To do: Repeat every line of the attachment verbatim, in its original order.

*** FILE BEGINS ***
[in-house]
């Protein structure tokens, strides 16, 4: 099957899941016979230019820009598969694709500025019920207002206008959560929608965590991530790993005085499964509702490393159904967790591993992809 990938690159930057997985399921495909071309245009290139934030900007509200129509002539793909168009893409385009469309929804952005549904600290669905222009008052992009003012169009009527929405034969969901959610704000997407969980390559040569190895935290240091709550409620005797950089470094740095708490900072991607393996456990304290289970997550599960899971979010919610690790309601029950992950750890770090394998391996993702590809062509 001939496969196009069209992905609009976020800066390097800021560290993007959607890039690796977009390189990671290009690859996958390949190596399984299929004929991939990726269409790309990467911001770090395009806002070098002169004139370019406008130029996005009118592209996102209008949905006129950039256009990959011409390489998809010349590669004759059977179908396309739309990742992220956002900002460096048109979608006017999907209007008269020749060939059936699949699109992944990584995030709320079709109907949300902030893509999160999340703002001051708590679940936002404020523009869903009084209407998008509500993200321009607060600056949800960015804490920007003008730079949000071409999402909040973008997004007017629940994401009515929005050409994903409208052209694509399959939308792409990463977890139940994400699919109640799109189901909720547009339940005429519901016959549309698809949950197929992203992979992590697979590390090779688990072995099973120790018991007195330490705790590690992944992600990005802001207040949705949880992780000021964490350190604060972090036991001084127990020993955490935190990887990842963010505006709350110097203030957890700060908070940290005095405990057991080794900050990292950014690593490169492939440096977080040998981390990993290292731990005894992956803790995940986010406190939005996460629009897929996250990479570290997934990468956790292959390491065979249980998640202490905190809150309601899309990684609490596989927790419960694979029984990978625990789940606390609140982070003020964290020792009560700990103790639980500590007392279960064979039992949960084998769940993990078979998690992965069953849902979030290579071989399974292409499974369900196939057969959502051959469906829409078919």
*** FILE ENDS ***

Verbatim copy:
[in-house]
């Protein structure tokens, strides 16, 4: 099957899941016979230019820009598969694709500025019920207002206008959560929608965590991530790993005085499964509702490393159904967790591993992809 990938690159930057997985399921495909071309245009290139934030900007509200129509002539793909168009893409385009469309929804952005549904600290669905222009008052992009003012169009009527929405034969969901959610704000997407969980390559040569190895935290240091709550409620005797950089470094740095708490900072991607393996456990304290289970997550599960899971979010919610690790309601029950992950750890770090394998391996993702590809062509 001939496969196009069209992905609009976020800066390097800021560290993007959607890039690796977009390189990671290009690859996958390949190596399984299929004929991939990726269409790309990467911001770090395009806002070098002169004139370019406008130029996005009118592209996102209008949905006129950039256009990959011409390489998809010349590669004759059977179908396309739309990742992220956002900002460096048109979608006017999907209007008269020749060939059936699949699109992944990584995030709320079709109907949300902030893509999160999340703002001051708590679940936002404020523009869903009084209407998008509500993200321009607060600056949800960015804490920007003008730079949000071409999402909040973008997004007017629940994401009515929005050409994903409208052209694509399959939308792409990463977890139940994400699919109640799109189901909720547009339940005429519901016959549309698809949950197929992203992979992590697979590390090779688990072995099973120790018991007195330490705790590690992944992600990005802001207040949705949880992780000021964490350190604060972090036991001084127990020993955490935190990887990842963010505006709350110097203030957890700060908070940290005095405990057991080794900050990292950014690593490169492939440096977080040998981390990993290292731990005894992956803790995940986010406190939005996460629009897929996250990479570290997934990468956790292959390491065979249980998640202490905190809150309601899309990684609490596989927790419960694979029984990978625990789940606390609140982070003020964290020792009560700990103790639980500590007392279960064979039992949960084998769940993990078979998690992965069953849902979030290579071989399974292409499974369900196939057969959502051959469906829409078919």